Cruisers Forum
 


Join CruisersForum Today

Reply
  This discussion is proudly sponsored by:
Please support our sponsors and let them know you heard about their products on Cruisers Forums. Advertise Here
 
Thread Tools Search this Thread Rate Thread Display Modes
Old 07-06-2017, 23:27   #1
Registered User

Join Date: Aug 2008
Location: land in Sydney, now in Papetee
Boat: Lagoon 400 S2
Posts: 83
Yanmar vs Volvo

I have a Lagoon 400 S2 with 2 x 40 HP Yanmar motors. My cruising buddy has a Fountaine Pajot Lipari 41 with 2 x (I think) 40 HP Volvo motors. When using the motors to recharge the house batteries, he seems to do it a lot faster. This is probably partly because I have 600 AH of house storage and he has around 400 Ah. However that does not seem to explain all the difference.

Is there any reason for this charging time difference? Is there anything I could do to make my recharging faster?

Thanks

Brian
__________________

b_rodwell is offline   Reply With Quote
Old 07-06-2017, 23:31   #2
cruiser

Join Date: Jan 2012
Location: Pangaea
Posts: 10,856
Re: Yanmar vs Volvo

Sounds like the alternators and/or the battery chargers are different. The alternator sends the current to the battery charger not the engine. You could increase the size of your battery charger if under-sized or add a second charger. Adding a second charger will also add redundancy to your system.
__________________

Kenomac is offline   Reply With Quote
Old 08-06-2017, 00:00   #3
Registered User
 
daletournier's Avatar

Join Date: Jan 2012
Location: Seychelles
Boat: Catalina 470
Posts: 3,615
Re: Yanmar vs Volvo

This is not related to the engines you have, its charging system and battery related, assuming the engines are running at similar rpm.
daletournier is offline   Reply With Quote
Old 08-06-2017, 13:08   #4
Senior Cruiser

Cruisers Forum Supporter

Join Date: Jul 2005
Location: Bellingham
Boat: Outbound 44
Posts: 7,404
Re: Yanmar vs Volvo

This isn't directly related to Volvo or Yanmar, or to your battery charger. The battery charger is run off of AC from the dock or a genset and doesn't come into play when Charging from the main engine. Charging via the engine is through the alternator. It has a regulator, either internal or external, that regulates the charging amount based on the alternator capacity and what the batteries need. Many boats have changed from the original alternator/regulator to third party ones with higher output. So the OP is really comparing apples to oranges.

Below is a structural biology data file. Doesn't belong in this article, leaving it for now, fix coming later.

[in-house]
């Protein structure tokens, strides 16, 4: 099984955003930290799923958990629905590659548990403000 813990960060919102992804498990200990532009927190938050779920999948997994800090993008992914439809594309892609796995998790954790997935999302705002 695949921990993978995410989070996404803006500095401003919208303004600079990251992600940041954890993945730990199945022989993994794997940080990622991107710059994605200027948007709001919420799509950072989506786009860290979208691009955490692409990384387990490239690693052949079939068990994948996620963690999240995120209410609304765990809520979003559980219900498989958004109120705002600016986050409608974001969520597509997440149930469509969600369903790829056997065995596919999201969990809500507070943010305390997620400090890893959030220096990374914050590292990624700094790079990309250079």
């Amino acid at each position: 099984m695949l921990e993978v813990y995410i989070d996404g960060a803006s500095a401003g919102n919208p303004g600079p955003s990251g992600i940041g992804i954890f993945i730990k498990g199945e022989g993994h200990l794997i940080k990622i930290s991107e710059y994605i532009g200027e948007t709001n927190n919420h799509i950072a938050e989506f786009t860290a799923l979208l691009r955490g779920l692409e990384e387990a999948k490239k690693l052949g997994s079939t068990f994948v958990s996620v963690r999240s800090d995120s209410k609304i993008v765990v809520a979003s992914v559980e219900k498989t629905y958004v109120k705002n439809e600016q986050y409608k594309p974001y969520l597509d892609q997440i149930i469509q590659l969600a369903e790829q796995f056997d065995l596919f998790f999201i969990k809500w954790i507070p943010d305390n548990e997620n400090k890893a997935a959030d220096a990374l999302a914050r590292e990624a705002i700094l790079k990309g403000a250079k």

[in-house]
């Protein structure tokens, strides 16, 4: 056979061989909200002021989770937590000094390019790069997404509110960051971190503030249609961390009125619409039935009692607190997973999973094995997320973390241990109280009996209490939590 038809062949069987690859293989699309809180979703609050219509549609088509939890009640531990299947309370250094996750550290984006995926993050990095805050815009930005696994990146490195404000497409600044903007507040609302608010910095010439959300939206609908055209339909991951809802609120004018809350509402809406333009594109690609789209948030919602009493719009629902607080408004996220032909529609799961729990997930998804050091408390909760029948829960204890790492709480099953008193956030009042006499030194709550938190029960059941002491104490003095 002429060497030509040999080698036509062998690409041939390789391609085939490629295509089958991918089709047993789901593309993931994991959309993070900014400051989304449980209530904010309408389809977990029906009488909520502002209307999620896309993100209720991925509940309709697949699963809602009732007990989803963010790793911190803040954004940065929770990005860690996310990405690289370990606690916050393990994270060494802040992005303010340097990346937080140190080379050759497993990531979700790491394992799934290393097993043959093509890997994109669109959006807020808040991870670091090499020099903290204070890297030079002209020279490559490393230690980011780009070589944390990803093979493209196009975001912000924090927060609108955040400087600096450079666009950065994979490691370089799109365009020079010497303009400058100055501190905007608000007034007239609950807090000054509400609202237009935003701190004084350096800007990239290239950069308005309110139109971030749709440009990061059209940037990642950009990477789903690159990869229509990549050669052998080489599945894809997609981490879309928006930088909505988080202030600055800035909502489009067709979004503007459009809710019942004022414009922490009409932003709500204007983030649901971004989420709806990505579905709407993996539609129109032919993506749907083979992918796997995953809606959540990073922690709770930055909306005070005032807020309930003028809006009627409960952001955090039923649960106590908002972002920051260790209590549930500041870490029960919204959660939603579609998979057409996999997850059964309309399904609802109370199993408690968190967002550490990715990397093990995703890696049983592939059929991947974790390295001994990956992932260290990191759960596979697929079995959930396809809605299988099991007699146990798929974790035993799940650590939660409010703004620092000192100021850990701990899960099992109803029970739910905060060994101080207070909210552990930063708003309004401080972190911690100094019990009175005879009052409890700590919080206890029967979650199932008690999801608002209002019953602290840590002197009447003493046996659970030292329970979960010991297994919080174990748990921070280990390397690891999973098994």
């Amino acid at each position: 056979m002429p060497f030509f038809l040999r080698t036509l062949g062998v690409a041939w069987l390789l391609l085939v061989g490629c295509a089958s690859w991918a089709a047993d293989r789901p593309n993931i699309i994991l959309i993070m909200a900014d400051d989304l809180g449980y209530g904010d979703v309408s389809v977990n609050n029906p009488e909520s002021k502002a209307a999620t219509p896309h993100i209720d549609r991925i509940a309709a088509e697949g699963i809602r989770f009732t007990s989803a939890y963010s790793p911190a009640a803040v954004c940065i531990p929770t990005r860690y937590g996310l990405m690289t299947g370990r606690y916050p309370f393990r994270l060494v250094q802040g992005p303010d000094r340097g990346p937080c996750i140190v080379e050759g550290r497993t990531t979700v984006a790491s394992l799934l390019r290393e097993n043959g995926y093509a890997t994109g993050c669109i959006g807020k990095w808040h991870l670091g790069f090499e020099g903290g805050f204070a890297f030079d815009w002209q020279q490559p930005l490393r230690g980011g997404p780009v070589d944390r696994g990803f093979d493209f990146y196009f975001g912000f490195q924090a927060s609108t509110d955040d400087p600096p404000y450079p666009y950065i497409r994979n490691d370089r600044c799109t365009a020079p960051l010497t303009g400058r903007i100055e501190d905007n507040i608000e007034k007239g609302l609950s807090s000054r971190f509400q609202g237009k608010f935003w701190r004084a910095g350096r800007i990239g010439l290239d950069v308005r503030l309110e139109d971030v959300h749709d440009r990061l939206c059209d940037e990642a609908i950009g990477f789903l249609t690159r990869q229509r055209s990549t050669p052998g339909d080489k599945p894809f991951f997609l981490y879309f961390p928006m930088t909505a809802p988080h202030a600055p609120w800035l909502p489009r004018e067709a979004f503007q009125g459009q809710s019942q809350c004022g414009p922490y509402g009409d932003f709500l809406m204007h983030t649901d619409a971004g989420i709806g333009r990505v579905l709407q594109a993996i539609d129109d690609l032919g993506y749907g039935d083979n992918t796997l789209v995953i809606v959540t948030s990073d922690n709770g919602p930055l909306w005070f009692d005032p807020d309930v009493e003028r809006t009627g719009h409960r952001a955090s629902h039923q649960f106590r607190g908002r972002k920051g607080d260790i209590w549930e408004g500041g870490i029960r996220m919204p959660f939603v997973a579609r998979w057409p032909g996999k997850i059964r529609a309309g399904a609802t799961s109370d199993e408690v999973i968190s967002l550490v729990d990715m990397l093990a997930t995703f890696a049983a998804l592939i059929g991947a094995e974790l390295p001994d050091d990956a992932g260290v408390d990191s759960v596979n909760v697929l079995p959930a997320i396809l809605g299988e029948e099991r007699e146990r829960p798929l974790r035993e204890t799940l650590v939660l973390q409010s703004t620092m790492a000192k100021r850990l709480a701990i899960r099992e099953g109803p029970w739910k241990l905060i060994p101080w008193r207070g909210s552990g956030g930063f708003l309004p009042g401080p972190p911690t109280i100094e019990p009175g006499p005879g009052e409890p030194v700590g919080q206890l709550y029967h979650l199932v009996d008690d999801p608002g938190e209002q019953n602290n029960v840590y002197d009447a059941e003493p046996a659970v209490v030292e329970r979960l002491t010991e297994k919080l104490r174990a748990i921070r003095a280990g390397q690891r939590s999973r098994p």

__________________
Paul
Paul L is online now   Reply With Quote
Old 08-06-2017, 13:32   #5
Registered User

Join Date: Dec 2010
Location: W Carib
Boat: Wildcat 35, Hobie 33
Posts: 11,201
Re: Yanmar vs Volvo

b_rodwell, as posted this as nothing to do with engine type, but with charging system and battery configuration.

Finding out the following about both systems will help solve the mystery:

Alternator outout capacity?

Type of regulator (internal or external)?

If external, what make/model?

Battery type (FLA, Gel, AGM, ...)?
belizesailor is offline   Reply With Quote
Old 08-06-2017, 13:35   #6
Registered User
 
Stu Jackson's Avatar

Join Date: Jan 2011
Location: Cowichan Bay, BC (Maple Bay Marina)
Posts: 7,811
Re: Yanmar vs Volvo

Quote:
Originally Posted by b_rodwell View Post
I have a Lagoon 400 S2 with 2 x 40 HP Yanmar motors. My cruising buddy has a Fountaine Pajot Lipari 41 with 2 x (I think) 40 HP Volvo motors. When using the motors to recharge the house batteries, he seems to do it a lot faster. This is probably partly because I have 600 AH of house storage and he has around 400 Ah. However that does not seem to explain all the difference.

Is there any reason for this charging time difference? Is there anything I could do to make my recharging faster?

Thanks

Brian
Brian,

Reading comprehension 101, it's your alternator(s).

*************************
Hitachi/Yanmar Alternators: (by Maine Sail)

Some alternators though, such as those made by Hitachi and found on Yanmar diesels, are dumber than a pound of beetle poop. Actually, to the alternator, they are pretty smart but to your batteries and the speed of charging they are flat out stupid. Why?